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Lord Norman Lamont: 'There is very little the Chancellor can do'

Former Chancellor and cabinet minister under Margaret Thatcher Lord Lamont | UK Parliament

8 min read

Lord Lamont knows better than most the challenges of navigating an economic crisis. With reports the government is being urged to appoint the ex-chancellor as part of a task force to tackle the current cost of living crunch, John Johnston gets the benefit of his experience

Rising inflation. Slow growth. An economic downturn accompanied by falling living standards. A Conservative government mired in a colourful array of scandals – and the sitcom Friends must-see youth TV.

Sitting in the central London home of Lord Lamont discussing approaches to reducing inflation, it might be the early 1990s all over again, were it not for the pinging of his iPad.

The former chancellor certainly sees parallels between the current situation and the economic scenario he worked within during his 14 years at the top of government during the premierships of Margaret Thatcher and John Major.

Appointed chancellor  in November 1990, Lamont was given the unenviable task of dealing with the crisis which had pushed Britain into recession and threatened to demolish the government’s claims of economic competence.

Three decades later, Lamont is surrounded by columns of books that span subjects from economics to a profile of Saudi Crown Prince Mohammed bin Salman  – a sign of his continuing deep engagement with current affairs. But as we settle down to speak, the former chancellor jokes that despite his many years’ experience, he may not have enough to say to fill our interview.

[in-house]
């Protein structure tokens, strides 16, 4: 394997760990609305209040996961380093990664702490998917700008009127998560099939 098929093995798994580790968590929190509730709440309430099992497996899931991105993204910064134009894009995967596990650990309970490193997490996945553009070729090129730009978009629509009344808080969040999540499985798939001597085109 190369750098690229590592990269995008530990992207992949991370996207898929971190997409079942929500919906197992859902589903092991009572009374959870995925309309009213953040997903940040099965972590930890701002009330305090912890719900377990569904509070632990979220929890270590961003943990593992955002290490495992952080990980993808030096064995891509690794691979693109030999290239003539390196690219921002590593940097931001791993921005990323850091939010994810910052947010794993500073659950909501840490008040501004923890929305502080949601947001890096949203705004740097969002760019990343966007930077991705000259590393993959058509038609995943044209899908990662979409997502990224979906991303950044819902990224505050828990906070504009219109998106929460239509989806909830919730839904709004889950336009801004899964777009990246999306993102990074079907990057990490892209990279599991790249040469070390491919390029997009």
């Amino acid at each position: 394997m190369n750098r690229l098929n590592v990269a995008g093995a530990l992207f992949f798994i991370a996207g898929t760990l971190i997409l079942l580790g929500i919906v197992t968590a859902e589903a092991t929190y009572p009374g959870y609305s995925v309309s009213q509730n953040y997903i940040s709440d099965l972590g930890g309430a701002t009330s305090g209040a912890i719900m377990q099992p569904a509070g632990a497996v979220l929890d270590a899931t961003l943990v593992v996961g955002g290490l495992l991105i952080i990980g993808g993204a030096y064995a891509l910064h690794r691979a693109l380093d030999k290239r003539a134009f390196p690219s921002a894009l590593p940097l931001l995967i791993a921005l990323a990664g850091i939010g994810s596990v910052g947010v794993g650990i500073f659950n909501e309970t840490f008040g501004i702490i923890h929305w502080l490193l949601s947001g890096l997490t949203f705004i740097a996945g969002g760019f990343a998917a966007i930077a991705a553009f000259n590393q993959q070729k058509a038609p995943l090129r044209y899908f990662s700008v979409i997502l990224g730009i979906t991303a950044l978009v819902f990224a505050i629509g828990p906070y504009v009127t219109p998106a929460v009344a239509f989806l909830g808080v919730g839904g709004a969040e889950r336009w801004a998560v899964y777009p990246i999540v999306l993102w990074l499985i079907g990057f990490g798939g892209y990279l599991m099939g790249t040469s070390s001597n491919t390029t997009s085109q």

Thankfully, it takes little prompting for Lamont to offer his sobering analysis of the picture his successors – “Thatcher’s children” – now face, as cash-strapped Britons radically rein in spending and, in the process, hold back the economy.

We can’t protect everyone, but you really have to protect the most vulnerable

“The situation is quite worrying, to put it mildly, and I’m not sure the public are conditioned for what is about to hit them. And that is obviously these huge increases, not just in energy prices, but there could be very severe food price inflation, and food shortages, leading to [further] food price inflation.

“What you will see, I fear, is that there will be a shift from discretionary consumer spending to spending on essentials, and this will be a drag on the economy.”

There have been reports that some in Downing Street are advocating for Lamont, alongside fellow former chancellors, to return to the government as Treasury advisers, to provide insight on navigating the crisis. 

Despite being weeks away from his 80th birthday, he remains active both as a peer and in the business world, and the prospect of providing sage advice to Sunak seems plausible. But given the hypothetical chance to step back into No 11, Lamont is more descriptive than prescriptive on the current turmoil.

“In one sense, because it comes from outside the British economy, there is very little the Chancellor can do, but what he is obviously trying to do is to protect people’s incomes up to a point. The Spring Statement was probably a first instalment, and there will have to be further measures. We can’t protect everyone, but you really have to protect the most vulnerable.